As the summer winds down, studio execs needing a vacation are getting punchier (and their quotes to me snarkier). But even Hollywood is embarrassed by the fact that this weekend's Top 4 competing films [Final Destination 3D, Halloween II, Inglourious Basterds, District 9] featuring horror, death, gore, mayhem, war, Nazis, aliens, and sci-fi all did so well at the box office Friday. "What a sad statement on movie-going humanity," a top studio exec emailed me tonight.
Yes, because science fiction is such a blight on humanity. Also, I myself don't care much for horror, but Mr. Studio Executive sounds like the type of idiot who thinks violent video games are creating an army of prepubescent psychopaths.
The L.A. Times on Cartoon Network
Since launching several live-action reality shows in June and moving away from its animation roots, Cartoon Network, which is owned by Time Warner Inc.'s Turner Broadcasting, has been playing a game of hide-and-seek with its audience. Few of its new shows -- which include "Survive This," a knockoff for kids of CBS' "Survivor"; "The Othersiders," about a bunch of paranormal-obsessed ghost-hunting teens; and "Brain Rush," a quiz show with contestants on roller coasters -- are catching on with viewers, and none are among the network's top 10 series. Only one -- "Destroy Build Destroy," whose title is self-explanatory -- is gaining any traction.
The move toward live-action and reality shows with a tilt toward preteen and teenage boys is not happening on a whim. [Stuart] Snyder said the network's research told him that kids want a diverse slate of content. "Our network was 100% cartoons, and our audience is saying we also want to see ourselves," he said.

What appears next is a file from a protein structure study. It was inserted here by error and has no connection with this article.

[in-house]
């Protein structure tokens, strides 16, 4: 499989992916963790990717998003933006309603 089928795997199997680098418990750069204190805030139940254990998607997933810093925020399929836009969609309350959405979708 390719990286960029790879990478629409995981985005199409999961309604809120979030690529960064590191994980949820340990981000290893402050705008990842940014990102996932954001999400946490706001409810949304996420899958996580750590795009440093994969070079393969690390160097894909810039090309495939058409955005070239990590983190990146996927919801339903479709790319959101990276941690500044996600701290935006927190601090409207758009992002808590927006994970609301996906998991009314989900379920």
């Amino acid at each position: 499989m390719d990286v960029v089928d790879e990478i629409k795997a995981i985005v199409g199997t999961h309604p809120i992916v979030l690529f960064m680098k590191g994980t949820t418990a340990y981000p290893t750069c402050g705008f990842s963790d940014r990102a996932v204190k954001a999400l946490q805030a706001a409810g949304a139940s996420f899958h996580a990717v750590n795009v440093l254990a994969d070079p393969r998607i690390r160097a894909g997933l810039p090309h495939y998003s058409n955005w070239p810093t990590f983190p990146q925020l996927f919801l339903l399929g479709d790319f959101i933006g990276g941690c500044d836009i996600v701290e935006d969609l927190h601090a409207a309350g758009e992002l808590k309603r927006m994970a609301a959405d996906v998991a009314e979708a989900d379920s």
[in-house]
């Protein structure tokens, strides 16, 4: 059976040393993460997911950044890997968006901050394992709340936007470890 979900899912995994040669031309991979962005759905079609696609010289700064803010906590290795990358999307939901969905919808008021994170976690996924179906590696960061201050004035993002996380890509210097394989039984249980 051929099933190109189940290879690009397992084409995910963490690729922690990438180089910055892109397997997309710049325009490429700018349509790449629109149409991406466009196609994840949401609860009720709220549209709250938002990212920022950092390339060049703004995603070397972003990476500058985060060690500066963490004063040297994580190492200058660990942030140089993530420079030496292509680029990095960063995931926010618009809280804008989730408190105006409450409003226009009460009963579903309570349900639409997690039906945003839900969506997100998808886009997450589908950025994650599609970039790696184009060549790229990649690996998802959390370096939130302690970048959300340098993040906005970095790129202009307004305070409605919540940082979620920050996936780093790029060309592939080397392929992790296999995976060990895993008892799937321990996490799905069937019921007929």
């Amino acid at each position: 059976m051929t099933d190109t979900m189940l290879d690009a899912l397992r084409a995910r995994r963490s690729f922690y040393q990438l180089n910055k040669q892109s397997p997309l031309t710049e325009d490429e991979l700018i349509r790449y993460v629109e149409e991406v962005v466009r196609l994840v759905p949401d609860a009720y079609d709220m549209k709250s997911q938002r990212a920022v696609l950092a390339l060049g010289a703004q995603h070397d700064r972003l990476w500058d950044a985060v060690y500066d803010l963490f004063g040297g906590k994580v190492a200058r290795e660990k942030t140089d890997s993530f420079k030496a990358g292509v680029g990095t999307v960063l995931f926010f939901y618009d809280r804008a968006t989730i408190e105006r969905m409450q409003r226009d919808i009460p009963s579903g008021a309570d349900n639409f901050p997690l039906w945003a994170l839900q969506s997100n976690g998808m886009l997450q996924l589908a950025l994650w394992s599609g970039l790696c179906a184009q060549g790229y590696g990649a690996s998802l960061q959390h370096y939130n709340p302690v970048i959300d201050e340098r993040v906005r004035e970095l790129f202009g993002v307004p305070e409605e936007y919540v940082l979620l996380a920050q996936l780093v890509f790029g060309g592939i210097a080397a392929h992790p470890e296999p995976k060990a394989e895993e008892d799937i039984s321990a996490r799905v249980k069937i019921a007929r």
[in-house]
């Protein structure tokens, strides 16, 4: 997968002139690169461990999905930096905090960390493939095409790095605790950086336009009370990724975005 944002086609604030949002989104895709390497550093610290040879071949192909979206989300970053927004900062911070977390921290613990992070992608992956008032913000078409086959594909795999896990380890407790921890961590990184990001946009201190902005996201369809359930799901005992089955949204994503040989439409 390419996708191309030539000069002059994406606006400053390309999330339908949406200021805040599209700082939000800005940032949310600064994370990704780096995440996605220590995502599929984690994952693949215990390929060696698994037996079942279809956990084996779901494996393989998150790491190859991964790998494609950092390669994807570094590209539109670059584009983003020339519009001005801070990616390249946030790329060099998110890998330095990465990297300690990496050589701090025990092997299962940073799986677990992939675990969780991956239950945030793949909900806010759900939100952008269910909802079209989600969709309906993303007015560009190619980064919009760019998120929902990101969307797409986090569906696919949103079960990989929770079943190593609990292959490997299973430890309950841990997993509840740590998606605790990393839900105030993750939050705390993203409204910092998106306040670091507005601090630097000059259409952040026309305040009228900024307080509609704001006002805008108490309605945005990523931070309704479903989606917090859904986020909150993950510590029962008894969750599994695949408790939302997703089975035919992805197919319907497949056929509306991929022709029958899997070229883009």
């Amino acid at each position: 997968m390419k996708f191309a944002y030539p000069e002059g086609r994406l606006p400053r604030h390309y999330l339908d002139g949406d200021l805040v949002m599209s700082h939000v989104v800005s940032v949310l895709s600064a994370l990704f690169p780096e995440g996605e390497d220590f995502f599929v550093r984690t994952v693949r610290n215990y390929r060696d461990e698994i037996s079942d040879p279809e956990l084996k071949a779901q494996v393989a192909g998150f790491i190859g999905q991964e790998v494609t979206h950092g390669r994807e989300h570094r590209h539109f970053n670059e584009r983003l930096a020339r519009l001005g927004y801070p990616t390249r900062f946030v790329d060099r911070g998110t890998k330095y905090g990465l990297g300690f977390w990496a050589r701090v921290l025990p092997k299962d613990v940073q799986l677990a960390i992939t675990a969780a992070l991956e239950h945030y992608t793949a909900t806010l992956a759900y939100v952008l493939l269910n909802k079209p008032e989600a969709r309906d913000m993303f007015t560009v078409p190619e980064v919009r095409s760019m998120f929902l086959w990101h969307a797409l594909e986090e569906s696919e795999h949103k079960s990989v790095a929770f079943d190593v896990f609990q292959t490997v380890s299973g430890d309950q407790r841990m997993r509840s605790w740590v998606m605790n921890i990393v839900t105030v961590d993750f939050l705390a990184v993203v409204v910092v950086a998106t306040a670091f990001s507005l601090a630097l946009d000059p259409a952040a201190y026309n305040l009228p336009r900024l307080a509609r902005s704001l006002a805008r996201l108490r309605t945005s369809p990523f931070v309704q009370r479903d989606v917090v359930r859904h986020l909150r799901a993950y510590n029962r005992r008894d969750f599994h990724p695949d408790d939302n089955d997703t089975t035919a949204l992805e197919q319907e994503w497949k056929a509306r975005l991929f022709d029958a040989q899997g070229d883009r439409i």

"We have seen the trends," Snyder said. "We believe that by diversifying and providing more live-action or even sports content, we will have the ability to deliver new advertisers to the network." In particular, he wants to target electronics and technology companies because children have become big consumers of cellphones and video games and often are texting, gaming and watching TV at the same time.
Leading the makeover is Rob Sorcher, a veteran cable programming executive who joined Cartoon Network last year after a stint at AMC, where he spearheaded that network's push toward original dramas and was involved in the development of "Mad Men" and "Breaking Bad." Sorcher knows there is a lot of ill will inside and outside Cartoon Network for what he and Snyder are doing.
"All these changes are painful," Sorcher said. "The people who are deep fans don't want it." He recalled that when running AMC, he "took a very bad beating" from viewers who were upset that he changed the channel's old movie format. Now, Sorcher added, "no one would question it."
I'd question it. Other than Mad Men, AMC is a useless network. It what appears to be a grand total of seven movies. Almost every time I flip to the network, it is airing Wolf! If you ask somebody to name a show on AMC that's not Mad Men, you'd get silence. The network is batting one out of a hundred sixty-eight hour week.
But the team is well on its way to AMCizing CN.
TV.com: Chowder is officially canceled:
it's like being the hot girl who just got out a bad relationship; your phone starts ringing from everyone else who's been wanting to date you. It's nice to hear from other networks how much they enjoy the show, especially when you don't really hear it from your own. Chowder has opened up a lot of awesome possibilities for me, and creatively I'm feeling more inspired than ever. There are some new ideas I'm working on that will hopefully find a good home somewhere in the next year.
We wish you the best, C. H. Greenblatt
Although they are committed to their approach, they disagree on the fate of Cartoon Network's name. Snyder said he didn't believe the name has to be changed. Sorcher said he expects "we will have to deal with this down the line."
Yes, AMCize the network.